FTWW #4: Stone soup, roll call and personalized exercise
To all my intellectually curious friends, here are a few things that I’ve come across that I think you will enjoy immensely. A little bit of something for everyone.
So for those who wonder, here goes.
[LEADERSHIP] The Art of Manliness Podcast interviews Tom Ruby
So many golden nuggets on leadership from this podcast, especially on the life of John Boyd. I highly recommend giving it a listen!
John Boyd’s Roll Call: Do You Want to Be Someone or Do Something? John Boyd was someone that really challenged the assumptions on how the world worked and why — something that didn’t help him make friends in the military as he rose through the ranks. Read Boyd’s article that really stirred the ranks within the Air Force.
“They can’t say no if you don’t ask.”
“It is amazing what your boss will allow you to do if you ask the question; think it through, gather your justifications and ask — you’ll be surprised by how often you are told to press forward.”
“When your playbook is exhausted, when all else fails, you have to think. God help anyone who has forgotten how.”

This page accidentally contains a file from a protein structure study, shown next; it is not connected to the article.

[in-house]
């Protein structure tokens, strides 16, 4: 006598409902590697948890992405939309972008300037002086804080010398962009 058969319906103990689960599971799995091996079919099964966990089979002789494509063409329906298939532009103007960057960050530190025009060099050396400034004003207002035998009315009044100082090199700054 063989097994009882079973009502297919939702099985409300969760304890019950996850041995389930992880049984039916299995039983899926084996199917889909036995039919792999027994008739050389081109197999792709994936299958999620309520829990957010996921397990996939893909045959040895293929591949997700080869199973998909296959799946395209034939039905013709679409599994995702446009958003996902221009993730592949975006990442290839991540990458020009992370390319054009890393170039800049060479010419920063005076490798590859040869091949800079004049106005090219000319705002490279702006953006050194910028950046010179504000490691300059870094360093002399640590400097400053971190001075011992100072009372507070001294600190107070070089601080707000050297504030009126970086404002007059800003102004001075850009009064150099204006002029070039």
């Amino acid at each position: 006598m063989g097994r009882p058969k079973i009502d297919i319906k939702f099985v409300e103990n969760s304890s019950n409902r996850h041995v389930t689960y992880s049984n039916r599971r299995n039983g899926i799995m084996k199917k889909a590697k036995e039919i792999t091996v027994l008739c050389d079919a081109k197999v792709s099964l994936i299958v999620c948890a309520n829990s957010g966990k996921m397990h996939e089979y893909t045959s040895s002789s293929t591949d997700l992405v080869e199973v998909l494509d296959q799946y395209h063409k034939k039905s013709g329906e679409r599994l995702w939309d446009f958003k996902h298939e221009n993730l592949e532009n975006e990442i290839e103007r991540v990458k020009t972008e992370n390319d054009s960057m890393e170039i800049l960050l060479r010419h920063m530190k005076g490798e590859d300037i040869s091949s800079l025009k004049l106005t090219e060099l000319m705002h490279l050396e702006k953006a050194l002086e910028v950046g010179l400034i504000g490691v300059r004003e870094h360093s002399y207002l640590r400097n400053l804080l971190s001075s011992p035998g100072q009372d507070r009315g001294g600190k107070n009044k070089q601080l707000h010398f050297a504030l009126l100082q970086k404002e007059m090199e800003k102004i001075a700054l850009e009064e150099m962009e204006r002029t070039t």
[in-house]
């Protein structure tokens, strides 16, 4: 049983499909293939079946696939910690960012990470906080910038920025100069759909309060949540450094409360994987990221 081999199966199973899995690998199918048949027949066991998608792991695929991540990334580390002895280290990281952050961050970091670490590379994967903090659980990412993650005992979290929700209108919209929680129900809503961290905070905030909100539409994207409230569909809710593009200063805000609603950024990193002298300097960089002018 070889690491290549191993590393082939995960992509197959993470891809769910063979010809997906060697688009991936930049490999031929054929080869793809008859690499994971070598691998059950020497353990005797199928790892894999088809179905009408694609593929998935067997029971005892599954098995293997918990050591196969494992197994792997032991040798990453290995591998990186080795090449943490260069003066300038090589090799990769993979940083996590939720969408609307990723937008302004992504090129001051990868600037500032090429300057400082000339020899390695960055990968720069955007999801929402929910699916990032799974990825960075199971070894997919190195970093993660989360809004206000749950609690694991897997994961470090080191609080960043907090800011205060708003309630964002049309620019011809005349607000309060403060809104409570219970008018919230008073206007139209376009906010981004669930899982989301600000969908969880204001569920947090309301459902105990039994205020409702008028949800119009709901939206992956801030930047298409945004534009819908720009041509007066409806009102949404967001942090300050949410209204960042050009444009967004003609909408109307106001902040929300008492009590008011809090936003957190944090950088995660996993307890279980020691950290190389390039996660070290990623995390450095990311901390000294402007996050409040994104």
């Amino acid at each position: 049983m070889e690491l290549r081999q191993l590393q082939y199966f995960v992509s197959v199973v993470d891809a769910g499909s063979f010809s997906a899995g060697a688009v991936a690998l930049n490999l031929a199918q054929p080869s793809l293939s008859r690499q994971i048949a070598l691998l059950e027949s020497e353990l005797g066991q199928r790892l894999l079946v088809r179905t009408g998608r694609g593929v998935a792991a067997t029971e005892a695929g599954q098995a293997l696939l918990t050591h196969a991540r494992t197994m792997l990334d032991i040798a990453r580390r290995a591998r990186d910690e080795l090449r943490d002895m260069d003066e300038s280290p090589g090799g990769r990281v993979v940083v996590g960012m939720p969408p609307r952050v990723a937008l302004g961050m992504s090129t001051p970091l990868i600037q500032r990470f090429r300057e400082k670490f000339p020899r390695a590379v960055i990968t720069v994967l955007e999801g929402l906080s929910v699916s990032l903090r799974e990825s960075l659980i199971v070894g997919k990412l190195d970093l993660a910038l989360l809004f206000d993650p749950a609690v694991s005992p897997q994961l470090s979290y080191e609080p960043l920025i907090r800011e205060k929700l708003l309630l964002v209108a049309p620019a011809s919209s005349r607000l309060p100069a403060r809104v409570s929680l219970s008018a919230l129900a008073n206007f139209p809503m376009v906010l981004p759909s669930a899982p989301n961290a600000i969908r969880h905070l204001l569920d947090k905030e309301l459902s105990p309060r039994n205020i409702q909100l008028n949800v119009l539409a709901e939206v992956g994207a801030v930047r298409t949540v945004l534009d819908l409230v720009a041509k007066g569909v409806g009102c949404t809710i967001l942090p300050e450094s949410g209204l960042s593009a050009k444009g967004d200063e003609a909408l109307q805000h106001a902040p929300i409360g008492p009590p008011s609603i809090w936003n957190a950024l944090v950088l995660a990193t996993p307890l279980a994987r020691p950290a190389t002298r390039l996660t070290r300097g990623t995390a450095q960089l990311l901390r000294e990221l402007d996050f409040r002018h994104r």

[HEALTH] Diet & Exercise
After watching the video, it brought me back to the Bulletproof diet, which I highly recommend you all check out (especially how to make Bulletproof coffee).
A few other items that I found interesting late in the week: What Is City Living Doing To Your Brain? &The Economics of Sleep, Part 1: A New Freakonomics Radio Episode.
[PARABLE] Stone soup. How to hustle and make something from nothing.
[TECH] U.S. Technology Funding — What’s Going On? — from Andreessen Horowitz
It’s interesting how the private markets have really taken over the funding landscape for up-and-coming companies. Companies that previously would go public are now staying private longer — generating wealth for only the select few in the inner circle (paywall).
If we try to compare today’s landscape to the 2000s tech bubble, it’s not really an apples to apples comparison because most of the “pricing of risk” is done in the private markets, not allowing it to be realized in the public markets. What does that mean for wealth creation for the rest of us?